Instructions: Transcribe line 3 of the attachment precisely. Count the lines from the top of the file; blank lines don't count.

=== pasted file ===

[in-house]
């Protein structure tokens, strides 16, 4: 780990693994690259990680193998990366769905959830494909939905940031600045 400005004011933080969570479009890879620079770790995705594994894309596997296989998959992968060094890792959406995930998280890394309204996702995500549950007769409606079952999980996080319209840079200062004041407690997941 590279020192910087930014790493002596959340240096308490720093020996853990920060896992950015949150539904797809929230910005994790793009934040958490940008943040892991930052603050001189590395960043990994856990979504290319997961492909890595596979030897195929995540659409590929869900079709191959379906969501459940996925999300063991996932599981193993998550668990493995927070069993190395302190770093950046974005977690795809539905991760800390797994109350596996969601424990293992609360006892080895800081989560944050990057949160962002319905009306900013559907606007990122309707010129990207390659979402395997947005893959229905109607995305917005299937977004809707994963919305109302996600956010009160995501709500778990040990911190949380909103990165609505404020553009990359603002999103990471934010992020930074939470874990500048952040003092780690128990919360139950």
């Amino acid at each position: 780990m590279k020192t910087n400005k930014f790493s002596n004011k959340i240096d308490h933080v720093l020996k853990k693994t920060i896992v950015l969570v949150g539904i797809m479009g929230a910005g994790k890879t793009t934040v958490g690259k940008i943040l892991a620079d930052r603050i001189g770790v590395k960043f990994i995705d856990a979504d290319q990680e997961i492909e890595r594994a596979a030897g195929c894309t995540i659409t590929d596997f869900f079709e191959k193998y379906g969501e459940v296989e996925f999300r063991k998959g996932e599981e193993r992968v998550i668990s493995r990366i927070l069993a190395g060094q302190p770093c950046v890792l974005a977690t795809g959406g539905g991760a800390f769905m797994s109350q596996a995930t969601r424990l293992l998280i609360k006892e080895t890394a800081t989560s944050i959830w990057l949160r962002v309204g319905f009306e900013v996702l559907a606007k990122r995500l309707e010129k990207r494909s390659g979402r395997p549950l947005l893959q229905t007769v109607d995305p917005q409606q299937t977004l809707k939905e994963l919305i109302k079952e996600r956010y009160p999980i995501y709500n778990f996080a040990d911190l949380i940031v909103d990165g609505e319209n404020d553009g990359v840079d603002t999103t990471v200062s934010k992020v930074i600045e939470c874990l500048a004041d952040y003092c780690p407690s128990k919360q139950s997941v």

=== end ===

């Amino acid at each position: 780990m590279k020192t910087n400005k930014f790493s002596n004011k959340i240096d308490h933080v720093l020996k853990k693994t920060i896992v950015l969570v949150g539904i797809m479009g929230a910005g994790k890879t793009t934040v958490g690259k940008i943040l892991a620079d930052r603050i001189g770790v590395k960043f990994i995705d856990a979504d290319q990680e997961i492909e890595r594994a596979a030897g195929c894309t995540i659409t590929d596997f869900f079709e191959k193998y379906g969501e459940v296989e996925f999300r063991k998959g996932e599981e193993r992968v998550i668990s493995r990366i927070l069993a190395g060094q302190p770093c950046v890792l974005a977690t795809g959406g539905g991760a800390f769905m797994s109350q596996a995930t969601r424990l293992l998280i609360k006892e080895t890394a800081t989560s944050i959830w990057l949160r962002v309204g319905f009306e900013v996702l559907a606007k990122r995500l309707e010129k990207r494909s390659g979402r395997p549950l947005l893959q229905t007769v109607d995305p917005q409606q299937t977004l809707k939905e994963l919305i109302k079952e996600r956010y009160p999980i995501y709500n778990f996080a040990d911190l949380i940031v909103d990165g609505e319209n404020d553009g990359v840079d603002t999103t990471v200062s934010k992020v930074i600045e939470c874990l500048a004041d952040y003092c780690p407690s128990k919360q139950s997941v």